Iowa agricultural newspaper fires editorial cartoonist of 21 years after his last cartoon points out that three big ag CEOs made more money last year than over 2,000 small farmers combined. Some have cried First Amendment on this, but it's not a First Amendment issue -- the First Amendment protects Rick Friday from our government, not from his employer. But it would certainly be appropriate for a few thousand letter-writers to descend upon Farm News and shame them for their cowardice in the face of big ag CEO criticism. Why are big ag CEOs so sensitive to criticism? Because they know, in their heart of hears, that they're not real farmers.
Rep. Lloyd Doggett (D-TX) introduces bill imposing an exit tax upon corporations that become "foreign" corporations via inversion. After all, folks who renounce their citizenship have to pay the taxes they've been deferring, so why not corporations, too? As Rep. Doggett suggests, if corporations want to enjoy the rights of personhood, they ought to fulfill the obligations of personhood, too -- I mean, rights come with responsibilities, don't they, Zombie Russell Kirk? All that would be weapons-grade PR, in a sane and healthy society. Still, rebuilding a sane and healthy society is our task, so when I get action alerts about the Corporate EXIT Fairness Act, so will you.
Consumer Financial Protection Bureau proposes new forced-arbitration rules for banks, which would only permit banks to put forced arbitration agreements in customer contracts if they don't also ban class-action suits. That's progress, though I'd prefer an outright ban on forced arbitration, and of course even though the CFPB did appear to listen to bankster "concerns," they're still on the attack -- one of their more devoted servants, Rep. Duffy of Wisconsin, has sent a letter to the CFPB demanding to know if the Bureau talked to any trial lawyers, no doubt so they can brandish "trial lawyers" as scare words. After all, people use scare words when they can't win arguments.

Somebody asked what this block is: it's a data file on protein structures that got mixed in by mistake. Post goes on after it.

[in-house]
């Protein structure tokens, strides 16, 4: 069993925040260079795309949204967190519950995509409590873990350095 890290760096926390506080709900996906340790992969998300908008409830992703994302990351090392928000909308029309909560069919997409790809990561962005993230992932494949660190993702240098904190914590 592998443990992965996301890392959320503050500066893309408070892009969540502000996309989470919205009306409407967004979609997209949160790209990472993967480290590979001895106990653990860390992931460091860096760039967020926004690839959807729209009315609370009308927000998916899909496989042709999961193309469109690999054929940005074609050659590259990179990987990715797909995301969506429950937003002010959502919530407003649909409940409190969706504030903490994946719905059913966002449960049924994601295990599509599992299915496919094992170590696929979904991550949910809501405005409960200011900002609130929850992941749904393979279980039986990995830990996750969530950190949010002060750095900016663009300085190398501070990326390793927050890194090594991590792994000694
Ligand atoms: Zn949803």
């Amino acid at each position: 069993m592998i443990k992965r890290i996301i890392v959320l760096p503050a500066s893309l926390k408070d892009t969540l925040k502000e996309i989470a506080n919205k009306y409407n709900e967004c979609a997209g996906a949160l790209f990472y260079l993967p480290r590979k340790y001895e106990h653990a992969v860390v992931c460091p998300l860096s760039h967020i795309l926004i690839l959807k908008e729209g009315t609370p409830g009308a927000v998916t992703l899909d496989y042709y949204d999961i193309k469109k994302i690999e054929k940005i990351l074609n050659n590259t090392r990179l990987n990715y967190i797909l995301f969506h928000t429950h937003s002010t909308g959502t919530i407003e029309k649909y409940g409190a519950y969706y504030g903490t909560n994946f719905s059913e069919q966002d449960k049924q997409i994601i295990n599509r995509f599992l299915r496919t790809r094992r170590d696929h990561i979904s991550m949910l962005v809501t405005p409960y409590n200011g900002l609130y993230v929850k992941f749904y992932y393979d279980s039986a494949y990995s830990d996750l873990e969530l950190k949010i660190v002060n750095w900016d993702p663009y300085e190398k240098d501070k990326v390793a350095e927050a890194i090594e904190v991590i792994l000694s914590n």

Liliana Segura, writing at The Intercept, takes us back in time to the passing of the "other" Bill Clinton crime bill, the Antiterrorism and Effective Death Penalty Act of 1996, which has given us, among so many other things, the "habeus corpus reform" that limits the number of appeals death-sentenced prisoners can file. If you believe in putting someone to death for a crime, you'd think you'd want to get it exactly right, but in that stuffy mid-'90s air, only the rageheads got heard, and President Clinton, in true President Clinton fashion, sought to get ahead of Republican rage by stealing their thunder, never mind whom it might hurt. The "liberal" media calls that "bipartisanship," but I call that weakness.
Now Donald Trump finds himself "open" to a minimum wage hike, though he's said in the very recent past that he's against it, and has even said that workers make too much money. And that's not just from my memory of recent events -- the article at the above link actually recounts all of that! And the headline begins with "In Reversal"! Maybe, just maybe, all that wall-to-wall coverage of every filth-drenched uttering emanating from Donald Trump's mouth hole will do some good now that he's the presumptive nominee -- certainly it's all easy to dig up, and if there's one thing the "liberal" media likes, it's easy. Sadly, though, a lot of folks who secretly never found his utterings all that disgusting will hear "I'm very different from most Republicans" and figure that's permission enough to vote for him. Of course, George W. Bush wasn't "like most Republicans," either -- until he won.
Finally, Sister Simone Campbell, writing at the Philadelphia Inquirer, describes how the "Pope Francis effect" could transform Catholic voting habits in 2016. "(A)ttempts to control the 'Catholic vote' through issues of personal sexuality -- often nothing more than a crass political calculation -- will no longer work as well, if at all," she writes, and though I think the "chattering class" has always oversimplified the Catholic vote anyway I sure hope she's right. After all, answering and fulfilling the Pope's call for a politics that works for all of us requires courage, and courage isn't a one-day act but an every day act.